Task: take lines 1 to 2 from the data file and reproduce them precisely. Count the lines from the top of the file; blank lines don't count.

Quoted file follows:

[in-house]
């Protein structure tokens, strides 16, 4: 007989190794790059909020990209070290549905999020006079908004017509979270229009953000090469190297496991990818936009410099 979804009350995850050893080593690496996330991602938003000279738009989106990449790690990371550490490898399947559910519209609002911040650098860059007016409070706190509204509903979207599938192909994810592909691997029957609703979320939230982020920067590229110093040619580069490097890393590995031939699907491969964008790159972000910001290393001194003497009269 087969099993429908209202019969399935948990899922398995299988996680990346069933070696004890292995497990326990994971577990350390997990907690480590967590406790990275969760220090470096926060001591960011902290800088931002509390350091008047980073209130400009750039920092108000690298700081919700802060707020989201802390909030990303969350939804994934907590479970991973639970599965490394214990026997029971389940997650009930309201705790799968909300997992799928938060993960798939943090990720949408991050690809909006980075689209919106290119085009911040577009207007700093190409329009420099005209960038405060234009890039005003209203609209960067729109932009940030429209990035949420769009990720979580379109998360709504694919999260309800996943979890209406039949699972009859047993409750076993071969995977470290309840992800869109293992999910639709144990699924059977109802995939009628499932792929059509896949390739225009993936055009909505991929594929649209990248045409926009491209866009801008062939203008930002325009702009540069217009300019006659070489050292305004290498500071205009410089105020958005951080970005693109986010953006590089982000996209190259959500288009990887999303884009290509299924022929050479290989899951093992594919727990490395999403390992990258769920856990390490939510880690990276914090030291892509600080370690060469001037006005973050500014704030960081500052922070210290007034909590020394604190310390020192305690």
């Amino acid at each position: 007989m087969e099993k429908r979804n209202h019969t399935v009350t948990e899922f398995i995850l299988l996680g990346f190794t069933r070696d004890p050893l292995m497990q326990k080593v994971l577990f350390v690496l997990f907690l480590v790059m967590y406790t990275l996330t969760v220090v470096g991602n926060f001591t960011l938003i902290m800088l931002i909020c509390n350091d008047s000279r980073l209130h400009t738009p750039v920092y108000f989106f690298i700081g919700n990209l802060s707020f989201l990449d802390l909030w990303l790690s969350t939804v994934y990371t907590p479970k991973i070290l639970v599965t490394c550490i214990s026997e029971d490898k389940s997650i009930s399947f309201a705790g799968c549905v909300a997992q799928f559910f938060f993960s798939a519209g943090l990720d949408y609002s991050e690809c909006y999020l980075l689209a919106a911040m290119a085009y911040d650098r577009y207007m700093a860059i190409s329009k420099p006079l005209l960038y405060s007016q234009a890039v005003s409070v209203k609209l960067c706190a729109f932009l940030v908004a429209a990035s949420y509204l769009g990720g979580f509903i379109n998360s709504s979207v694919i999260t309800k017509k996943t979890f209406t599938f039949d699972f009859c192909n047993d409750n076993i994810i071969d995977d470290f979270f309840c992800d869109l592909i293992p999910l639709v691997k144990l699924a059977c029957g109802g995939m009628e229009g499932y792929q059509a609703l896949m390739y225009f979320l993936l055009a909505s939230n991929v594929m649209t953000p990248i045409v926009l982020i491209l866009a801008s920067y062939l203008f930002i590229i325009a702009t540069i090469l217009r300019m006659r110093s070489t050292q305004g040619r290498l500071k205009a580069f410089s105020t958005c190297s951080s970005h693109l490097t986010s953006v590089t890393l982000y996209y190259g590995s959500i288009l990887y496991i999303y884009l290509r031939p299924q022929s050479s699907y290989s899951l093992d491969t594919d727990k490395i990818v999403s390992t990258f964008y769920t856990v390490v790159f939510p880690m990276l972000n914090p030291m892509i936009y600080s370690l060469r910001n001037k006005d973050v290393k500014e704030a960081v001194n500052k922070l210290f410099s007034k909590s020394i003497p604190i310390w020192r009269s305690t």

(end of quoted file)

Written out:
[in-house]
């Protein structure tokens, strides 16, 4: 007989190794790059909020990209070290549905999020006079908004017509979270229009953000090469190297496991990818936009410099 979804009350995850050893080593690496996330991602938003000279738009989106990449790690990371550490490898399947559910519209609002911040650098860059007016409070706190509204509903979207599938192909994810592909691997029957609703979320939230982020920067590229110093040619580069490097890393590995031939699907491969964008790159972000910001290393001194003497009269 087969099993429908209202019969399935948990899922398995299988996680990346069933070696004890292995497990326990994971577990350390997990907690480590967590406790990275969760220090470096926060001591960011902290800088931002509390350091008047980073209130400009750039920092108000690298700081919700802060707020989201802390909030990303969350939804994934907590479970991973639970599965490394214990026997029971389940997650009930309201705790799968909300997992799928938060993960798939943090990720949408991050690809909006980075689209919106290119085009911040577009207007700093190409329009420099005209960038405060234009890039005003209203609209960067729109932009940030429209990035949420769009990720979580379109998360709504694919999260309800996943979890209406039949699972009859047993409750076993071969995977470290309840992800869109293992999910639709144990699924059977109802995939009628499932792929059509896949390739225009993936055009909505991929594929649209990248045409926009491209866009801008062939203008930002325009702009540069217009300019006659070489050292305004290498500071205009410089105020958005951080970005693109986010953006590089982000996209190259959500288009990887999303884009290509299924022929050479290989899951093992594919727990490395999403390992990258769920856990390490939510880690990276914090030291892509600080370690060469001037006005973050500014704030960081500052922070210290007034909590020394604190310390020192305690």